Benign breast conditions: Pathology review
AssessmentsBenign breast conditions: Pathology review
USMLE® Step 1 style questions USMLE
A 32-year-old woman, gravida 0 para 0, comes to the office after noticing a painful breast lump in the right breast on self-examination. The patient did notice that the lump becomes larger and tender closer to menstruation, and it often self-resolves once the period has ended. Medical history is unremarkable, she takes no medication, and she has not had any recent trauma. Family history is positive for breast cancer in her mother at age 60. Vitals are within normal limits. On physical examination, a nodular lump is present in the upper outer quadrant of the right breast accompanied by diffuse tenderness. No discharge is expressible from either nipple. No lymphadenopathy is noted. Which of the following is the most likely diagnosis?
Contributors:Jessica Reynolds, MS, Jennifer Montague, PhD, Sam Gillespie, BSc, Filip Vasiljević, MD, Yifan Xiao, MD
A 40-year-old musician named Anne-Marie comes to the primary care clinic. She mentions that multiple lumps in her breast would come and go at different times during her menstrual cycles. For the past year, she has also experienced premenstrual breast pain in both breasts. On physical exam, multiple lumps were found on the upper, outer quadrant of the right breast. At the same time, Ashley, who is a 32-year-old Rehabilitation Technician, comes to the clinic because of a breast lump that she noticed 8 weeks ago. She reports that a lump seems to become more tender and increase in size during her period. Physical examination shows a palpable, mobile, firm mass in the right upper outer quadrant of the right breast.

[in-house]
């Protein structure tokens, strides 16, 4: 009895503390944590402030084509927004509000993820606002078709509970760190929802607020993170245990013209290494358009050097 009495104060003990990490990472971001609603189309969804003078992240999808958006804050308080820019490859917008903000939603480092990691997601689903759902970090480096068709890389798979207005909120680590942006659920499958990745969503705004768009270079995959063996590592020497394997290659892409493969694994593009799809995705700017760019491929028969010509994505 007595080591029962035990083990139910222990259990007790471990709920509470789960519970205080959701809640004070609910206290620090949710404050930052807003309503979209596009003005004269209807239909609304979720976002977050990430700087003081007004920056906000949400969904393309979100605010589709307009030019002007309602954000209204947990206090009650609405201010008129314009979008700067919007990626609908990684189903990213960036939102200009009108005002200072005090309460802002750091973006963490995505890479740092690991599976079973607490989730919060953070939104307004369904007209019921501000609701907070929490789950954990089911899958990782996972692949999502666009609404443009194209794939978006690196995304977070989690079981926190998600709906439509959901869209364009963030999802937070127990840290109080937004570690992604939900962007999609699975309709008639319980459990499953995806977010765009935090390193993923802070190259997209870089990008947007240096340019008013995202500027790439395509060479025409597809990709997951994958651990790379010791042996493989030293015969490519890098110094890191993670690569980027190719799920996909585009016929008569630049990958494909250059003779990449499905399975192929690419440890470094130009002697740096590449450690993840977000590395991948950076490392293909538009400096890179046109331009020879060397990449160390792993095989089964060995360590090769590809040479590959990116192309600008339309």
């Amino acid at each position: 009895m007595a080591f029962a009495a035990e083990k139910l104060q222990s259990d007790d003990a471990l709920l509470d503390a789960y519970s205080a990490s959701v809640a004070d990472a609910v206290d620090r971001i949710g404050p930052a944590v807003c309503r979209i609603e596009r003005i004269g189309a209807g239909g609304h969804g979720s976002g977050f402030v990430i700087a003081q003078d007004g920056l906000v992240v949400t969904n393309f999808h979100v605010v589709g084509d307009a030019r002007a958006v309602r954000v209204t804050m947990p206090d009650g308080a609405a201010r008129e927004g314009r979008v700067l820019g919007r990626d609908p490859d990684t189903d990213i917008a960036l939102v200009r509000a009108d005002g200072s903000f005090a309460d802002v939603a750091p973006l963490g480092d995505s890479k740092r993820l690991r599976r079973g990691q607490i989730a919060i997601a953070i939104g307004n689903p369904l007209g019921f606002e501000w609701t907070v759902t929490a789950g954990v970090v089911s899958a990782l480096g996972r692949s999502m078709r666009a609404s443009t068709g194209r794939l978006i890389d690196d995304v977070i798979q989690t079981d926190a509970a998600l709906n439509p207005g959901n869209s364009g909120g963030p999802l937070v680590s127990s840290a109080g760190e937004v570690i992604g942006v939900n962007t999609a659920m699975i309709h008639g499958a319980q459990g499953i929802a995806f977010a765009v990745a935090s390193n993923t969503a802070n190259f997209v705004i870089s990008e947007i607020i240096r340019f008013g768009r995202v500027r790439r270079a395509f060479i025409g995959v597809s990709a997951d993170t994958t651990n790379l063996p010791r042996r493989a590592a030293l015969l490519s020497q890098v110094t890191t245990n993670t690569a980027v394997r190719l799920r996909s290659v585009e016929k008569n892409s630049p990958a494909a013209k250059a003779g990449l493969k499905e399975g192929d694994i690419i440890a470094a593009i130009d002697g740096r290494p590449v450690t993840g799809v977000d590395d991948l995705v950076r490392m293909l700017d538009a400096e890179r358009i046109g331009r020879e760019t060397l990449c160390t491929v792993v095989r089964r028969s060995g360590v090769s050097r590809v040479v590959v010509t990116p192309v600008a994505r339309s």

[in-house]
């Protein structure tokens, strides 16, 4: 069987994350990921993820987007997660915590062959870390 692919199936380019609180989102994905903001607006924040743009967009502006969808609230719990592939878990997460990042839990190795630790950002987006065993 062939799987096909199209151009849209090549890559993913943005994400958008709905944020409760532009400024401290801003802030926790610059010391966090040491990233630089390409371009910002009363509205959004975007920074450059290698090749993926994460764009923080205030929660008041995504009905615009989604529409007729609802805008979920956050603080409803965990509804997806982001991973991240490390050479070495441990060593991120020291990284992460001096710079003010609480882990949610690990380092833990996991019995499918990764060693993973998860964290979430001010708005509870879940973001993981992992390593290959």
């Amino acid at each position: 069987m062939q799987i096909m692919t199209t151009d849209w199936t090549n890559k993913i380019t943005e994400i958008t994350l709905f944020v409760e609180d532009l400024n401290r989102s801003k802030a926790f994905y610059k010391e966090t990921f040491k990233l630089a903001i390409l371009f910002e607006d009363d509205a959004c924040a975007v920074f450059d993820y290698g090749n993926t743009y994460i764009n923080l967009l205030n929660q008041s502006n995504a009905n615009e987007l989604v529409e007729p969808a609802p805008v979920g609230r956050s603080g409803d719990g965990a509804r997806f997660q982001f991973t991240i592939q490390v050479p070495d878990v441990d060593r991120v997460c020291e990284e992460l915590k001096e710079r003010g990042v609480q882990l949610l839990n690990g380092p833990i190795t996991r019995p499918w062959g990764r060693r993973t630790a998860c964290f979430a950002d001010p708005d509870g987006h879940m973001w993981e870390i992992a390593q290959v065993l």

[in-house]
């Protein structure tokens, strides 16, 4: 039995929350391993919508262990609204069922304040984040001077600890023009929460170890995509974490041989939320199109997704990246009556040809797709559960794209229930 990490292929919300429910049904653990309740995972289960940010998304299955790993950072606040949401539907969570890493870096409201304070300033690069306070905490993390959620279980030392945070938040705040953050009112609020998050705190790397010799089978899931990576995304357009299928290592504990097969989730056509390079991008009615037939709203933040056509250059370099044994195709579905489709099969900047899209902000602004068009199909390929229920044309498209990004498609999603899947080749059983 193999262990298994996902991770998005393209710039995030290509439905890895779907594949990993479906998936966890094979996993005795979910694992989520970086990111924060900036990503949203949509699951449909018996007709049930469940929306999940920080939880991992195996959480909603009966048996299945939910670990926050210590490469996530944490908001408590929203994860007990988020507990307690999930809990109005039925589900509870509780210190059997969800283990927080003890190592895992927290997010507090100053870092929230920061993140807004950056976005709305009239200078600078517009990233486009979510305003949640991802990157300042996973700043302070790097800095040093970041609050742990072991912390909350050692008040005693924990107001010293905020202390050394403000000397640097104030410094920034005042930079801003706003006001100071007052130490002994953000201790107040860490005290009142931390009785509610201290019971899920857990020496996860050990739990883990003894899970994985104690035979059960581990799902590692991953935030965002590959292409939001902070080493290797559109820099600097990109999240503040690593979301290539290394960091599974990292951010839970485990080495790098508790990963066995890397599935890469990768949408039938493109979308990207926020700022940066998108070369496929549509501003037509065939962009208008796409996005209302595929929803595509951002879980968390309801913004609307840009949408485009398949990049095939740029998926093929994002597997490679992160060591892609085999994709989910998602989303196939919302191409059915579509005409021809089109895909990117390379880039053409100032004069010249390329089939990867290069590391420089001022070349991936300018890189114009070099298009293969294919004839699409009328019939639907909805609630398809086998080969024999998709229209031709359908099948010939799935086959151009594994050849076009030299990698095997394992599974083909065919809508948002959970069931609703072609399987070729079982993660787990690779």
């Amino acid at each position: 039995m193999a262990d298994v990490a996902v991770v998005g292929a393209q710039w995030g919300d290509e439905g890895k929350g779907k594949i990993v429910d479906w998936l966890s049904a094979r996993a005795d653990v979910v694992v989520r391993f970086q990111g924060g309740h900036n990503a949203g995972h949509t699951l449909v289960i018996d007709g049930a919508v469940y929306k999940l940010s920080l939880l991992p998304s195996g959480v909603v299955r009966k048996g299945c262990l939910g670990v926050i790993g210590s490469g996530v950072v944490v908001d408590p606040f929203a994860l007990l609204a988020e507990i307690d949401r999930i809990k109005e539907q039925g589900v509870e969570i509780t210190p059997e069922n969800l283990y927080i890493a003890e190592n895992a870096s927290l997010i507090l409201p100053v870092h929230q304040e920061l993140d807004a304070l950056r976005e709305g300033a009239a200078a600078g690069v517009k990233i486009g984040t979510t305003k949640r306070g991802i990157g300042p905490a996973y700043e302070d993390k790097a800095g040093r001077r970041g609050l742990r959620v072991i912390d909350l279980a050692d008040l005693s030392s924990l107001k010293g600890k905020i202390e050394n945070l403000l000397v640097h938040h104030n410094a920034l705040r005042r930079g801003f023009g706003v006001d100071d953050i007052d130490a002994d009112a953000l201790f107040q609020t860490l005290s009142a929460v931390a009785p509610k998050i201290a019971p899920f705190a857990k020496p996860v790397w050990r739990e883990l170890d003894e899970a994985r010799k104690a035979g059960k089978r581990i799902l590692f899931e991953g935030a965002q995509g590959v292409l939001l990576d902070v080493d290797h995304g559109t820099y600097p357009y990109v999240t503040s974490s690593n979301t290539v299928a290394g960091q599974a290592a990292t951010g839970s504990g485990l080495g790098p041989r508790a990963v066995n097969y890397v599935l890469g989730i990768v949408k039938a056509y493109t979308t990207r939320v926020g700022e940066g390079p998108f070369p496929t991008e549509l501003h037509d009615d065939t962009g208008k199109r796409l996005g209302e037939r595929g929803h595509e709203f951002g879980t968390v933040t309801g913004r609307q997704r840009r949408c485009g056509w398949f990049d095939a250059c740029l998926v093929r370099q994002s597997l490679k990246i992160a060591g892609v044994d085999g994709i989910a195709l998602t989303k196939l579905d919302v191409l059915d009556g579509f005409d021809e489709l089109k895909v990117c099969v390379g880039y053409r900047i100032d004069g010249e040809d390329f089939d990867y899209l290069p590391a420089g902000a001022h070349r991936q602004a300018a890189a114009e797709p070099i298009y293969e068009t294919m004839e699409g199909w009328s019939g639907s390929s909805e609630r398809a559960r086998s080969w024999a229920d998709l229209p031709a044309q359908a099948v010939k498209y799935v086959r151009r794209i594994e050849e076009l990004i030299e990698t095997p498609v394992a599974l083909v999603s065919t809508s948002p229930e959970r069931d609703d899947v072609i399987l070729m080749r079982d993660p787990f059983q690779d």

At first glance, you’d think Anne-Marie and Ashley both have similar problems, but the fact is, they have different forms of benign breast conditions. Now these include fibrocystic breast changes; benign tumors, such as fibroadenoma, intraductal papilloma, and phyllodes tumor; inflammatory processes, such as fat necrosis and lactational mastitis; and gynecomastia. On your exams, it’s important to differentiate these from possible malignancy based on presentation, history, and other findings.
First, let’s start with fibrocystic breast changes, which are the most common benign lesions of the breast that are typically found in premenopausal women between 20 to 50 years of age. These individuals usually complain about premenstrual breast pain, which is a very high yield fact and the hallmark symptom of this condition; and multiple lumps, which are typically located in the upper lateral quadrant of the breast. But often, these lesions can be bilateral and multifocal. Another high yield fact is that the breast pain and lumps are associated with the phases of the menstrual cycle and cyclic ovarian hormonal stimulation. Fibrocystic breast changes can include simple cysts, which are dilated and fluid-filled ducts; papillary apocrine change or metaplasia; and stromal fibrosis. Now cysts in fibrocystic breast changes can be clear or blue-domed, due to a light yellow fluid that gives the cyst a blue color when seen through the surrounding tissue. Remember that fibrocystic breast changes are generally not associated with an increased risk of breast cancer, but there are two subtypes of this condition that are linked with a slightly increased risk for cancer. The first one is sclerosing adenosis, which is the subtype characterized by calcifications and proliferation of small ductules and acini in the lobules. The second one is epithelial hyperplasia of cells in terminal ducts and lobular epithelium, which is associated with an increased risk of breast cancer only if there’s a presence of atypical cells. Either way, you should always order mammography to rule out malignant disease in these individuals. Finally, the mainstay of the management of fibrocystic breast changes is conservative treatment, while iodine supplementation is thought to be of benefit in some individuals with this condition.